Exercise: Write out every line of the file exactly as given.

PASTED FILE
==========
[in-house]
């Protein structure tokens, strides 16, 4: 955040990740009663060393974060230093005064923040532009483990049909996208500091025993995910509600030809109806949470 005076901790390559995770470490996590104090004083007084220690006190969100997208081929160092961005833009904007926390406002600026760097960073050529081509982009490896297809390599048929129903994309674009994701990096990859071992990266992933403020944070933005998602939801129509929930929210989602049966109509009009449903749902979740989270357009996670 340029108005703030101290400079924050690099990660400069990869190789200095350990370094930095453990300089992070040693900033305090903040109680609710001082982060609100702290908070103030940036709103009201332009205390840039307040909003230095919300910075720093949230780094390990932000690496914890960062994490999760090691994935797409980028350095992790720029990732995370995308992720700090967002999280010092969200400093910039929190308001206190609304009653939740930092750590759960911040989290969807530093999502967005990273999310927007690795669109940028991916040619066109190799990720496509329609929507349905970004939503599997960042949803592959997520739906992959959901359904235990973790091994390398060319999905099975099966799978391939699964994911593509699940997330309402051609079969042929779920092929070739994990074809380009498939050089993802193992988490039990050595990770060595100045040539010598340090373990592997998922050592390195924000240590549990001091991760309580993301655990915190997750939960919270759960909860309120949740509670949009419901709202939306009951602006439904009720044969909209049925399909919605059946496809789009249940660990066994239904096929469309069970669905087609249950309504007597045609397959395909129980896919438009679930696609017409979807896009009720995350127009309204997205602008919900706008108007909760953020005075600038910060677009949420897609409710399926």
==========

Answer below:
[in-house]
């Protein structure tokens, strides 16, 4: 955040990740009663060393974060230093005064923040532009483990049909996208500091025993995910509600030809109806949470 005076901790390559995770470490996590104090004083007084220690006190969100997208081929160092961005833009904007926390406002600026760097960073050529081509982009490896297809390599048929129903994309674009994701990096990859071992990266992933403020944070933005998602939801129509929930929210989602049966109509009009449903749902979740989270357009996670 340029108005703030101290400079924050690099990660400069990869190789200095350990370094930095453990300089992070040693900033305090903040109680609710001082982060609100702290908070103030940036709103009201332009205390840039307040909003230095919300910075720093949230780094390990932000690496914890960062994490999760090691994935797409980028350095992790720029990732995370995308992720700090967002999280010092969200400093910039929190308001206190609304009653939740930092750590759960911040989290969807530093999502967005990273999310927007690795669109940028991916040619066109190799990720496509329609929507349905970004939503599997960042949803592959997520739906992959959901359904235990973790091994390398060319999905099975099966799978391939699964994911593509699940997330309402051609079969042929779920092929070739994990074809380009498939050089993802193992988490039990050595990770060595100045040539010598340090373990592997998922050592390195924000240590549990001091991760309580993301655990915190997750939960919270759960909860309120949740509670949009419901709202939306009951602006439904009720044969909209049925399909919605059946496809789009249940660990066994239904096929469309069970669905087609249950309504007597045609397959395909129980896919438009679930696609017409979807896009009720995350127009309204997205602008919900706008108007909760953020005075600038910060677009949420897609409710399926």